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The Dillinger Escape Plan – The Pit (Reading Saturday, Leeds Sunday)
Fresh from a claustrophobic set at London’s 150-capacity Old Blue Last (a pub, guys. Imagine), The Dillinger Escape Plane will stride onto The Pit and cause merry hell. The mathcore mentalists are calling it quits after the release and touring cycle of their sixthfull-length, Disassociation. So go and see them at this festival, and any other opportunity you get – because it’ll be your last. Plus, when the band played Reading in 2002, vocalist Greg Puciato shat in a bag, smeared some on himself and lobbed it into the audience. “You’re going to see a lot of shit on this stage today,” he remarked. That’s certainly one way of saying you’re not keen.
Heck – The Pit (Reading Saturday, Leeds Sunday)
Now in possession of actual songs, Heck are poised to wreak Dillinger-esque havoc while also ensuring your feet tap and your head doth bob. Warming up for a co-headline of sweaty toilet venues, the Nottingham hardcore heroes will tour in support of Instructions, their first full-length. Will they end up playing I. See The Old Lady Decently II. Buried Although III. Amongst Those Left Are You? Probably not, because it’s sixteen minutes long. But they should, because it’s an incredible slice of what’s been going on in the UK underground.
Skindred – Main Stage (Reading Saturday, Leeds Sunday)
Skindred are the ultimate festival band, full stop. They’re gonna rock up and conduct the ultimate ragga metal party. The catchiest, bounciest breed of rock ‘n’ roll will blast from the speakers. Keyboard player Dan Sturgess will probably be abused by the rest of the band because he doesn’t like Slipknot or Pantera or whatever. Vocalist Benji Webbe will no doubt tell the crowd off for not properly participating. And then, inevitably, we’ll all whip our coats off and rag it about over our heads, pretending to be helicopters from Wales. You’ll love it.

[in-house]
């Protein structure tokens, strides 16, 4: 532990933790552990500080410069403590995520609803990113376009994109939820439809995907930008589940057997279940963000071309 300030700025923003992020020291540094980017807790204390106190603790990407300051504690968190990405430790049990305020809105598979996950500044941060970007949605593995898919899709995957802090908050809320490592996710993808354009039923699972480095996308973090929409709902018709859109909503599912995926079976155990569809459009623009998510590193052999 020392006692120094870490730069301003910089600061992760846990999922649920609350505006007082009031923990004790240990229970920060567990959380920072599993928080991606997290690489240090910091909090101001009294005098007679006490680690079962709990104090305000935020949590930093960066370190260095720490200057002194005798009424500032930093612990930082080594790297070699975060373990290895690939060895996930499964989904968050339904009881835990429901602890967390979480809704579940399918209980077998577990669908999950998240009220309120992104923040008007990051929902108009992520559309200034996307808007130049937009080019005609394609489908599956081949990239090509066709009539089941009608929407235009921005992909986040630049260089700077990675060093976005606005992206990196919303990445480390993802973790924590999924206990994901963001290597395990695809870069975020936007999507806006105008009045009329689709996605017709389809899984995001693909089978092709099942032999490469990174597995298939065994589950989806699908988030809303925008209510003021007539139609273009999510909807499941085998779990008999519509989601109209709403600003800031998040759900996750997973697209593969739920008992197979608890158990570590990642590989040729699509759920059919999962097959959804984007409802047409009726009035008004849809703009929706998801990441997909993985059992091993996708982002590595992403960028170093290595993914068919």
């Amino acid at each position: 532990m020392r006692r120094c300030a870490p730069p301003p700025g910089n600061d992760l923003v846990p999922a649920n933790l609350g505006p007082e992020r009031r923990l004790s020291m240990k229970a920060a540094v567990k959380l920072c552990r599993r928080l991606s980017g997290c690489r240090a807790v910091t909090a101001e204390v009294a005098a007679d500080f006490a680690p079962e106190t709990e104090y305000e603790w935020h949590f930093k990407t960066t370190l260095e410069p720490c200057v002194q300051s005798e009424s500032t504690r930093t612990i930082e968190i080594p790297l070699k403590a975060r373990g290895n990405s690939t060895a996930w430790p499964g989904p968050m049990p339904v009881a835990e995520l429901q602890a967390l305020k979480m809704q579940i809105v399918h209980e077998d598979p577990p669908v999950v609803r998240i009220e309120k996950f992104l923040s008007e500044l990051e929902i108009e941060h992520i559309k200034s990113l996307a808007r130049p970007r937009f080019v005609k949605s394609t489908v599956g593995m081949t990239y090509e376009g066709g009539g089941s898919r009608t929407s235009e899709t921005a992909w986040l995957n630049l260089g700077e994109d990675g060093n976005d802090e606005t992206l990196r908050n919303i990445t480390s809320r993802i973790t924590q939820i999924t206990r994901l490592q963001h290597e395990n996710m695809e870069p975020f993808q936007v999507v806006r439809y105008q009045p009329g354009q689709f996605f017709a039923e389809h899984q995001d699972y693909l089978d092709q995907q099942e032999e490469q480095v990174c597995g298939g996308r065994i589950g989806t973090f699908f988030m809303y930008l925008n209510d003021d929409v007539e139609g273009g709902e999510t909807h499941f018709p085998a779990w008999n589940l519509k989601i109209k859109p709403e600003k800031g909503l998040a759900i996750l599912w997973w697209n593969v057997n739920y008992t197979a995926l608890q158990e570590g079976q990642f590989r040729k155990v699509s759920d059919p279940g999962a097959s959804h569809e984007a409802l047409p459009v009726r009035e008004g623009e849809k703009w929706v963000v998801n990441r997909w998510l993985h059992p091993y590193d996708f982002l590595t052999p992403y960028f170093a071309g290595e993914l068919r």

Crossfaith – The Pit (Reading Friday, Leeds Saturday)
After confusing an unprepared and, most probably, uninterested Main Stage audience in 2014, Crossfaith return to do unsolicited damage in The Pit. Keyboardist Terufumi Tamano probably won’t play keyboards, instead opting to press a button, dance, drink Jägermeister and crowdsurf instead. The band’s metal/dance crossover is the most qualified, full-blooded attempt at cross-genre pollination since Pitchshifter, albeit more current and, well, madder. With Wildfire, Crossfaith have crafted the most ludicrous of metal club anthems; Benji Webbe won’t be able to join in what they dubbed “the ultimate collaboration”, but it’s going to be mahoosive regardless.
Milk Teeth – The Pit (Reading Saturday, Leeds Sunday)
Of the 10 bands listed here, Milk Teeth are the fourth of those that could be classed as a ‘new’ band. How great is it that nearly half the bands on this list are young, cutting-edge arse-kickers? That was a rhetorical question. Of course it’s great. Milk Teeth’s debut LP, Vile Child, is a melting of rattling garage punk and wiry, scattershot screams; the subtle, acoustic pop of Kabuki is going to be a setlist highlight, mind, and you’ll be out-singing vocalist Becky Blomfield by the end of it.